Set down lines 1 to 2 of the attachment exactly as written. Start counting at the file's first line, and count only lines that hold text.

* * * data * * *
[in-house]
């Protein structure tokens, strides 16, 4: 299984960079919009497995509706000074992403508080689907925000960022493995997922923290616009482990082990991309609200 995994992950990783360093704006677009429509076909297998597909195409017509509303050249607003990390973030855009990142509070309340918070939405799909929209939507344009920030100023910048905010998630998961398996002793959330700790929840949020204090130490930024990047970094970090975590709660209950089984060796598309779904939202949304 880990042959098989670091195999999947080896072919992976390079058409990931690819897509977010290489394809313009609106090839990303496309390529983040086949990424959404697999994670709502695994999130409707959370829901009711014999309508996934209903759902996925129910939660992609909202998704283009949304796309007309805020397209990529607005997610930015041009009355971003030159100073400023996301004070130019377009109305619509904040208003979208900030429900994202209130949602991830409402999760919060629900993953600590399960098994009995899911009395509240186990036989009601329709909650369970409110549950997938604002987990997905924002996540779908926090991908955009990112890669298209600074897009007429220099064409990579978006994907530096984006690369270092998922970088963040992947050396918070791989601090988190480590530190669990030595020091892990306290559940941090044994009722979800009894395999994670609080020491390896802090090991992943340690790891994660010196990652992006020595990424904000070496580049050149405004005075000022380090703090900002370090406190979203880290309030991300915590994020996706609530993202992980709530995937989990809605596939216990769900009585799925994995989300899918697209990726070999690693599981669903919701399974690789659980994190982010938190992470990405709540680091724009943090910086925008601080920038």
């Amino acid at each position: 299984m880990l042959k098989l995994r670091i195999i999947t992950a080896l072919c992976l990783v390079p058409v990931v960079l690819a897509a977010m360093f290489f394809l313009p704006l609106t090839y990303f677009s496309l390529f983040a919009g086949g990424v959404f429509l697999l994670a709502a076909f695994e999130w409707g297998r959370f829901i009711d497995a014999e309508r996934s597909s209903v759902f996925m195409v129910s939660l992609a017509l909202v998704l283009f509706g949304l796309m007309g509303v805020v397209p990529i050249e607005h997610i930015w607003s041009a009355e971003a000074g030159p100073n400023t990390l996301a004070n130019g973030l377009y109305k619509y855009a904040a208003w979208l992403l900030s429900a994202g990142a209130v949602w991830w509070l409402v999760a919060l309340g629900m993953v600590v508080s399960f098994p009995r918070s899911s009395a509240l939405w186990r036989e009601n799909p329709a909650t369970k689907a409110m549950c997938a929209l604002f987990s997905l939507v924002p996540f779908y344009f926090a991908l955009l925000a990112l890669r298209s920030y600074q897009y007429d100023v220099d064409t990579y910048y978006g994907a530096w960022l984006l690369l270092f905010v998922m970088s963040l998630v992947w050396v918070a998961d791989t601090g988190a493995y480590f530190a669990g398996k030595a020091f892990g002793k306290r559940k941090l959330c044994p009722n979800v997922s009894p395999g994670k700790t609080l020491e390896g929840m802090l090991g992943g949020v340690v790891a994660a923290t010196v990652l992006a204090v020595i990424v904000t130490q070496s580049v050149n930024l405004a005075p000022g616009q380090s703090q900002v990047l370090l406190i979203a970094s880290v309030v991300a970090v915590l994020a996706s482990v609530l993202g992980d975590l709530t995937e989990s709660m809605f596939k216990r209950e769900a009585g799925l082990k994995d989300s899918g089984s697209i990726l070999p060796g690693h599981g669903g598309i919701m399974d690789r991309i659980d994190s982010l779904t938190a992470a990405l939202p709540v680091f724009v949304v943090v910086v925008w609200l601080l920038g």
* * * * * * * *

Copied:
[in-house]
């Protein structure tokens, strides 16, 4: 299984960079919009497995509706000074992403508080689907925000960022493995997922923290616009482990082990991309609200 995994992950990783360093704006677009429509076909297998597909195409017509509303050249607003990390973030855009990142509070309340918070939405799909929209939507344009920030100023910048905010998630998961398996002793959330700790929840949020204090130490930024990047970094970090975590709660209950089984060796598309779904939202949304 880990042959098989670091195999999947080896072919992976390079058409990931690819897509977010290489394809313009609106090839990303496309390529983040086949990424959404697999994670709502695994999130409707959370829901009711014999309508996934209903759902996925129910939660992609909202998704283009949304796309007309805020397209990529607005997610930015041009009355971003030159100073400023996301004070130019377009109305619509904040208003979208900030429900994202209130949602991830409402999760919060629900993953600590399960098994009995899911009395509240186990036989009601329709909650369970409110549950997938604002987990997905924002996540779908926090991908955009990112890669298209600074897009007429220099064409990579978006994907530096984006690369270092998922970088963040992947050396918070791989601090988190480590530190669990030595020091892990306290559940941090044994009722979800009894395999994670609080020491390896802090090991992943340690790891994660010196990652992006020595990424904000070496580049050149405004005075000022380090703090900002370090406190979203880290309030991300915590994020996706609530993202992980709530995937989990809605596939216990769900009585799925994995989300899918697209990726070999690693599981669903919701399974690789659980994190982010938190992470990405709540680091724009943090910086925008601080920038």